Case Report | Open Access
Lisa Giovannini, Carlo Donadio, "Fingertips Ischemia, Nephroangiosclerosis, and Focal Segmental Glomerulosclerosis: Is Genetic Thrombophilia the Unique Explanation?", Case Reports in Medicine, vol. 2014, Article ID 832592, 4 pages, 2014. https://doi.org/10.1155/2014/832592
Fingertips Ischemia, Nephroangiosclerosis, and Focal Segmental Glomerulosclerosis: Is Genetic Thrombophilia the Unique Explanation?
Case Presentation. 53-years-old-man with essential hypertension and nonnephrotic proteinuria (1.3 gr/24 h) and with normal renal function (eGFR-MDRD 123 mL/min/1.73 m2) was admitted to nephrology department; kidney biopsy showed FSGS; two years later the patient presented with ulceration and ischemic gangrene of the IV and V right-hand fingertips; genetic analysis demonstrated polymorphism of the methylenetetrahydrofolate reductase genes C677T (heterozygote C677T/1298AC with normal value of homocysteine) and mutations of prothrombin gene G20210A and of plasminogen activator inhibitor-1 4G/5G 675 with slight increase of its value. After five years from biopsy, 24-hours proteinuria was still around 1–1.3 g/die; renal function was still normal (eGFR 107 ml/min/1.73 m2). These data are against the previous diagnosis of primary FSGS. We hypothesize that genetic thrombophilia may explain all the clinical signs of our patient. Conclusions. Alterations in genes of thrombophilia should be ruled out in patients with bioptic diagnosis of “primary” FSGS, in particular if clinically atypical.
Focal segmental glomerulosclerosis is a histopathological pattern of lesions, where “focal” refers to involving minority of glomeruli and the “segmental” refers to involving a portion of the glomerular capillary tuft, caused by injury of podocytes. Clinically it manifests proteinuria which can progress to nephrotic syndrome and eventually to end stage renal failure. Some clinical and analytical data can be extremely helpful to differentiate primary or genetic forms of FSGS from hyperfiltering types.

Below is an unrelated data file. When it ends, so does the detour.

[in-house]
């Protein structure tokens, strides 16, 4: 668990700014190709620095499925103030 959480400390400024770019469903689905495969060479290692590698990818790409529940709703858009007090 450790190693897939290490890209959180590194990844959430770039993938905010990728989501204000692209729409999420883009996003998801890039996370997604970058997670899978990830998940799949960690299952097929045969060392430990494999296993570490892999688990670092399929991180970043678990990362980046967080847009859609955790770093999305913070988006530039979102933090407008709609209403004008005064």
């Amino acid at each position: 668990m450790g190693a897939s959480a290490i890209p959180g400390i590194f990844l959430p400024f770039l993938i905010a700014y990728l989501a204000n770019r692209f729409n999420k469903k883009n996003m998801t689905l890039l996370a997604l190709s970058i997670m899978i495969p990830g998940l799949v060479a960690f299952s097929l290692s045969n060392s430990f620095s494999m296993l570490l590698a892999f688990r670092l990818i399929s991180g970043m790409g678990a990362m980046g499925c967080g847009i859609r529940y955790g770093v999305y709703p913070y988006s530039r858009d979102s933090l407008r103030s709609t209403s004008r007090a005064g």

A slow increase of proteinuria and the absence of hypoalbuminemia and edema even in the presence of massive proteinuria are very characteristic of hyperfiltering FSGS. This is in contrast with the rapid appearance of nephrotic syndrome and a rapid decrease of renal function in primary types.
The distinction between the different types of FSGS is crucial, since their treatment is radically different.
Thrombotic microangiopathy is a rare cause of adaptative FSGS due to inherited thrombophilia. The aim of this paper is to suggest that inherited thrombophilia should be considered as possible cause of secondary FSGS.
2. Case Presentation
In this paper we report the case of a 53-year-old Italian man (body weight 85 Kg, height 1.85 m, and BMI 24.8 kg/m2) with familiarity for cardiovascular and renal disease (the father, affected by hypertension and chronic kidney disease, died at 55 years due to acute myocardial infarction). The patient had been diagnosed as having moderate essential hypertension at the age of 42 and treated with combination therapy of calcium channel blockers (amlodipine 5 mg) and ACEI (ramipril 5 mg). At the age of 47 laboratory analyses demonstrated hypercholesterolemia (total cholesterol 270 mg/dL) and nonnephrotic proteinuria (1.3 gr/24 h) with normal renal function (serum creatinine 0.8 mg/dL, eGFR-MDRD 123 mL/min/1.73 m2).
The patient was admitted to a nephrology department where renal biopsy was performed. The biopsy material contained 19 glomeruli: global glomerular sclerosis and infiltration of lymphocytes were demonstrated in four glomeruli (Figure 1), small areas of segmental sclerosis were found in two other glomeruli, and the remaining 13 glomeruli showed only minor abnormalities (Figure 2). Rare signs of tubular atrophy, interstitial fibrosis, and interlobular sclerosis were also noted. Immunofluorescence examination did not show deposition of IgA, IgG, IgM, C1q, C3, k, and lambda fragments. The final diagnosis was primary focal and segmental glomerulosclerosis (FSGS). According to this diagnosis, the patient was treated with dietary sodium restriction, antihypertensive drugs (ramipril 5 mg and losartan 100 mg), and high dose glucocorticoid therapy (methylprednisolone 1000 mg ev once monthly for three months) followed by prednisone 1 mg/kg/die (75 mg), with progressive reduction of the dose, for 6 months. At the end of treatment, proteinuria was <0.5 g/die.